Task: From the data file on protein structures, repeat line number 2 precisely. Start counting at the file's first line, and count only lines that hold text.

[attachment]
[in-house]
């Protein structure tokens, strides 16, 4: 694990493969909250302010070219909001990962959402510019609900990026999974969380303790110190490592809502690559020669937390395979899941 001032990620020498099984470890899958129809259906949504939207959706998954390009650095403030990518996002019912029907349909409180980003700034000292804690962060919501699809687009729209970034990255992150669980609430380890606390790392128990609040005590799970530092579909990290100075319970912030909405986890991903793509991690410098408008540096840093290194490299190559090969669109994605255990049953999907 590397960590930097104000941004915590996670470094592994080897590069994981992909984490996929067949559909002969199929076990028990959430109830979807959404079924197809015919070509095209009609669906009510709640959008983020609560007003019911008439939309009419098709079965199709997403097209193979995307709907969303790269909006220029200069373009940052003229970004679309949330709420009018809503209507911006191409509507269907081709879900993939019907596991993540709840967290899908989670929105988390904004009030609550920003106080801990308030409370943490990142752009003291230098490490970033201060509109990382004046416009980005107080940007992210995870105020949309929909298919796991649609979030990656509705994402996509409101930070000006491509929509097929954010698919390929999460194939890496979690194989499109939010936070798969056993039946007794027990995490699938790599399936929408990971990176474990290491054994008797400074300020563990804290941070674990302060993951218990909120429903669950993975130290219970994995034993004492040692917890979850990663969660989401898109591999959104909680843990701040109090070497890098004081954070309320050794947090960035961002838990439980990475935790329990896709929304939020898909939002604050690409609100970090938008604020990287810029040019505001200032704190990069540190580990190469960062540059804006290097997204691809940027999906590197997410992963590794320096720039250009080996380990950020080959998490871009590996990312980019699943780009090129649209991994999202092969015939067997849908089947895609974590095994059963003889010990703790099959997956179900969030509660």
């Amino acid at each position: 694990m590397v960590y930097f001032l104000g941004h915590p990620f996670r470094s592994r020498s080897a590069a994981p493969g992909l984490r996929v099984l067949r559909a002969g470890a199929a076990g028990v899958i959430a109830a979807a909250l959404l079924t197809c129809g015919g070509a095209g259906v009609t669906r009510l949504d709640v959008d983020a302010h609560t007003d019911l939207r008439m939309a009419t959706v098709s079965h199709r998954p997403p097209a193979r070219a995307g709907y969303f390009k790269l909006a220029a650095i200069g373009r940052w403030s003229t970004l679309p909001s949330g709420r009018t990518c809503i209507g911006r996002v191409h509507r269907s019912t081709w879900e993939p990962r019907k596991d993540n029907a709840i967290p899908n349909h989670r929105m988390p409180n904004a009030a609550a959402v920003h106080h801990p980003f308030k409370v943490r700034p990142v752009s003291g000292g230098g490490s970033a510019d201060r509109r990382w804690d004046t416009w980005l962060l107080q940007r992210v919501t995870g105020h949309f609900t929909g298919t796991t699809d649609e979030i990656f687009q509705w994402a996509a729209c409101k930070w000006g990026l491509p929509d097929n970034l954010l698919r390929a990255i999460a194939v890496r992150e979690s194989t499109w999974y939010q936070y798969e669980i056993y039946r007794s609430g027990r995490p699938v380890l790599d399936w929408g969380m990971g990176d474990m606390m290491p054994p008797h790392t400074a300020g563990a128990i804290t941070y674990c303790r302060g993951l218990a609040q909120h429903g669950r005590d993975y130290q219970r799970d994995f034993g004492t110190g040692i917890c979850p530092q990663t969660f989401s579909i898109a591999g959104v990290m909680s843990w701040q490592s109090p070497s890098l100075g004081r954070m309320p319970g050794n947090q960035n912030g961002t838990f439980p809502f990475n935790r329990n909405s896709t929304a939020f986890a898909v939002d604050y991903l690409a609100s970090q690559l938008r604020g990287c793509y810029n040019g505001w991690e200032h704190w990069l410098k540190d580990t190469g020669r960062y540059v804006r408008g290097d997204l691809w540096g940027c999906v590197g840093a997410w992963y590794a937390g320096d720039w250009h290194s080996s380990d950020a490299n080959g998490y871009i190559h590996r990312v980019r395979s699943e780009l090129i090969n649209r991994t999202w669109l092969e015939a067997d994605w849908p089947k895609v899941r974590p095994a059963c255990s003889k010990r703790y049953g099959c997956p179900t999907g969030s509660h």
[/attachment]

């Protein structure tokens, strides 16, 4: 694990493969909250302010070219909001990962959402510019609900990026999974969380303790110190490592809502690559020669937390395979899941 001032990620020498099984470890899958129809259906949504939207959706998954390009650095403030990518996002019912029907349909409180980003700034000292804690962060919501699809687009729209970034990255992150669980609430380890606390790392128990609040005590799970530092579909990290100075319970912030909405986890991903793509991690410098408008540096840093290194490299190559090969669109994605255990049953999907 590397960590930097104000941004915590996670470094592994080897590069994981992909984490996929067949559909002969199929076990028990959430109830979807959404079924197809015919070509095209009609669906009510709640959008983020609560007003019911008439939309009419098709079965199709997403097209193979995307709907969303790269909006220029200069373009940052003229970004679309949330709420009018809503209507911006191409509507269907081709879900993939019907596991993540709840967290899908989670929105988390904004009030609550920003106080801990308030409370943490990142752009003291230098490490970033201060509109990382004046416009980005107080940007992210995870105020949309929909298919796991649609979030990656509705994402996509409101930070000006491509929509097929954010698919390929999460194939890496979690194989499109939010936070798969056993039946007794027990995490699938790599399936929408990971990176474990290491054994008797400074300020563990804290941070674990302060993951218990909120429903669950993975130290219970994995034993004492040692917890979850990663969660989401898109591999959104909680843990701040109090070497890098004081954070309320050794947090960035961002838990439980990475935790329990896709929304939020898909939002604050690409609100970090938008604020990287810029040019505001200032704190990069540190580990190469960062540059804006290097997204691809940027999906590197997410992963590794320096720039250009080996380990950020080959998490871009590996990312980019699943780009090129649209991994999202092969015939067997849908089947895609974590095994059963003889010990703790099959997956179900969030509660």